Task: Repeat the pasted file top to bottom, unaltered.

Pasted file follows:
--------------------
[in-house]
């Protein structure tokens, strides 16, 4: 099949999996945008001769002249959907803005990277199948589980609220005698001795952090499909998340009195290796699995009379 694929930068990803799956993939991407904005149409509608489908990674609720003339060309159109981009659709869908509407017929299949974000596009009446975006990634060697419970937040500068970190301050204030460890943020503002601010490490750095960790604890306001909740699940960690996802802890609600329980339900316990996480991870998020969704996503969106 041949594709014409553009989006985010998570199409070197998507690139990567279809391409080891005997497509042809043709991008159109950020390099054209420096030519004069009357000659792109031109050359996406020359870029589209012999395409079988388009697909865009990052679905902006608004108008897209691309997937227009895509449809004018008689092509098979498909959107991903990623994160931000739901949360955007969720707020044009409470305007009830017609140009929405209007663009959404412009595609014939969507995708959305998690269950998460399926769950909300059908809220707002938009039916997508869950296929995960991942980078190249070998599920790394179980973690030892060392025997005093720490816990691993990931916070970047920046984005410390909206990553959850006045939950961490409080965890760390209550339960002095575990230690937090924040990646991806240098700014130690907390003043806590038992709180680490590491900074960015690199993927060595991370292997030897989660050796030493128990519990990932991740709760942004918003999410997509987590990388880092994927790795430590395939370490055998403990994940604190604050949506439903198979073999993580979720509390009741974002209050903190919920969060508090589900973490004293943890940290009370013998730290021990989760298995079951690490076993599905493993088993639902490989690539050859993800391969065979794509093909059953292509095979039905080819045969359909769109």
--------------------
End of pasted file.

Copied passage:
[in-house]
């Protein structure tokens, strides 16, 4: 099949999996945008001769002249959907803005990277199948589980609220005698001795952090499909998340009195290796699995009379 694929930068990803799956993939991407904005149409509608489908990674609720003339060309159109981009659709869908509407017929299949974000596009009446975006990634060697419970937040500068970190301050204030460890943020503002601010490490750095960790604890306001909740699940960690996802802890609600329980339900316990996480991870998020969704996503969106 041949594709014409553009989006985010998570199409070197998507690139990567279809391409080891005997497509042809043709991008159109950020390099054209420096030519004069009357000659792109031109050359996406020359870029589209012999395409079988388009697909865009990052679905902006608004108008897209691309997937227009895509449809004018008689092509098979498909959107991903990623994160931000739901949360955007969720707020044009409470305007009830017609140009929405209007663009959404412009595609014939969507995708959305998690269950998460399926769950909300059908809220707002938009039916997508869950296929995960991942980078190249070998599920790394179980973690030892060392025997005093720490816990691993990931916070970047920046984005410390909206990553959850006045939950961490409080965890760390209550339960002095575990230690937090924040990646991806240098700014130690907390003043806590038992709180680490590491900074960015690199993927060595991370292997030897989660050796030493128990519990990932991740709760942004918003999410997509987590990388880092994927790795430590395939370490055998403990994940604190604050949506439903198979073999993580979720509390009741974002209050903190919920969060508090589900973490004293943890940290009370013998730290021990989760298995079951690490076993599905493993088993639902490989690539050859993800391969065979794509093909059953292509095979039905080819045969359909769109």